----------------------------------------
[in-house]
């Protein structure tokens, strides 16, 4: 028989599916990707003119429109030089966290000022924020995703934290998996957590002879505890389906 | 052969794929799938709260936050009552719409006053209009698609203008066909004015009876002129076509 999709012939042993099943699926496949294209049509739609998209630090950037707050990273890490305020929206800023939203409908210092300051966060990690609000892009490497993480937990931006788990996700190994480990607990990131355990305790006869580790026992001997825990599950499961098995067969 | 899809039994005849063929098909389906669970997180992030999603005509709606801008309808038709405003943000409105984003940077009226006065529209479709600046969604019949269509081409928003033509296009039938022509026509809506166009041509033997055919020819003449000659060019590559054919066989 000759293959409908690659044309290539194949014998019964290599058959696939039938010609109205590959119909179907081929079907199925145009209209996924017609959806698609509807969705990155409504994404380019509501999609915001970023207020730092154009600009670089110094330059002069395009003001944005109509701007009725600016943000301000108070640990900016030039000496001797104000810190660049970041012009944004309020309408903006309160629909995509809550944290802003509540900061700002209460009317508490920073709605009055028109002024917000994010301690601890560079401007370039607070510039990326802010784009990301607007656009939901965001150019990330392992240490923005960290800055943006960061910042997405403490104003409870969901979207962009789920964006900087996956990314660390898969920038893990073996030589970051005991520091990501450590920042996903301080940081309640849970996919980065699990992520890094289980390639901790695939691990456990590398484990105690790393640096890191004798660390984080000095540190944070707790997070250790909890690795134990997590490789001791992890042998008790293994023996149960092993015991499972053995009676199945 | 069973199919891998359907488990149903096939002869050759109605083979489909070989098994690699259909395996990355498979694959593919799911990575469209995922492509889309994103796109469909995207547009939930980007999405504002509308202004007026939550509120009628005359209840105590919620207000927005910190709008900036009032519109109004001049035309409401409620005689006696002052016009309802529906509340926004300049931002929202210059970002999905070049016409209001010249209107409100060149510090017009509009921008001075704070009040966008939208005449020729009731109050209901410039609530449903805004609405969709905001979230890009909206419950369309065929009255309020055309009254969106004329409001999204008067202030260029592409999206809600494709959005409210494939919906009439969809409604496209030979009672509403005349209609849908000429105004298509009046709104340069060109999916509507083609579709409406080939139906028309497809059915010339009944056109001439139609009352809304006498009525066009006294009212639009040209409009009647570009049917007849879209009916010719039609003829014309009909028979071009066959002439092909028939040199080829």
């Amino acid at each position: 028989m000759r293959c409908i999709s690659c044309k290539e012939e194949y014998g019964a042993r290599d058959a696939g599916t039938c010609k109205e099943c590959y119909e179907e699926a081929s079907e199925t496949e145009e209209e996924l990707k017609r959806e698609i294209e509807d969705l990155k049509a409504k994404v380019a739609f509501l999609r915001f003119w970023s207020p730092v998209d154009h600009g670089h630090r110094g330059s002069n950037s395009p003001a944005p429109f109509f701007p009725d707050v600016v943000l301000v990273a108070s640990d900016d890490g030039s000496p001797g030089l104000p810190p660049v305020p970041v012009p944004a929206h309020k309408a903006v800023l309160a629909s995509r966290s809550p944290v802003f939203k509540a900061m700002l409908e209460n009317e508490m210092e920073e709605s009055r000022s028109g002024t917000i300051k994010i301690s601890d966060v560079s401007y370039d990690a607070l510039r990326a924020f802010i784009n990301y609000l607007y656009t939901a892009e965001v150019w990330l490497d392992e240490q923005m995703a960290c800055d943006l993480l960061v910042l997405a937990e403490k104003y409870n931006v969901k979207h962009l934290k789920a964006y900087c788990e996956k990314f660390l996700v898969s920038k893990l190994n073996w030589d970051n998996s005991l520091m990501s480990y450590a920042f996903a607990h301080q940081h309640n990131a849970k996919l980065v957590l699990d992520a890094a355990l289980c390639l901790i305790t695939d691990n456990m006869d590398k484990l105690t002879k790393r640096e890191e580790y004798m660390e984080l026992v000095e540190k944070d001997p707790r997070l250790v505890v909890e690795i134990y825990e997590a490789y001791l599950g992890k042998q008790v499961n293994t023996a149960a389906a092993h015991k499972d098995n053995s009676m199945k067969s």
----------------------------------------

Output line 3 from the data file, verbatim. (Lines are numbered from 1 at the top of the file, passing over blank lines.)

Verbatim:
């Amino acid at each position: 028989m000759r293959c409908i999709s690659c044309k290539e012939e194949y014998g019964a042993r290599d058959a696939g599916t039938c010609k109205e099943c590959y119909e179907e699926a081929s079907e199925t496949e145009e209209e996924l990707k017609r959806e698609i294209e509807d969705l990155k049509a409504k994404v380019a739609f509501l999609r915001f003119w970023s207020p730092v998209d154009h600009g670089h630090r110094g330059s002069n950037s395009p003001a944005p429109f109509f701007p009725d707050v600016v943000l301000v990273a108070s640990d900016d890490g030039s000496p001797g030089l104000p810190p660049v305020p970041v012009p944004a929206h309020k309408a903006v800023l309160a629909s995509r966290s809550p944290v802003f939203k509540a900061m700002l409908e209460n009317e508490m210092e920073e709605s009055r000022s028109g002024t917000i300051k994010i301690s601890d966060v560079s401007y370039d990690a607070l510039r990326a924020f802010i784009n990301y609000l607007y656009t939901a892009e965001v150019w990330l490497d392992e240490q923005m995703a960290c800055d943006l993480l960061v910042l997405a937990e403490k104003y409870n931006v969901k979207h962009l934290k789920a964006y900087c788990e996956k990314f660390l996700v898969s920038k893990l190994n073996w030589d970051n998996s005991l520091m990501s480990y450590a920042f996903a607990h301080q940081h309640n990131a849970k996919l980065v957590l699990d992520a890094a355990l289980c390639l901790i305790t695939d691990n456990m006869d590398k484990l105690t002879k790393r640096e890191e580790y004798m660390e984080l026992v000095e540190k944070d001997p707790r997070l250790v505890v909890e690795i134990y825990e997590a490789y001791l599950g992890k042998q008790v499961n293994t023996a149960a389906a092993h015991k499972d098995n053995s009676m199945k067969s």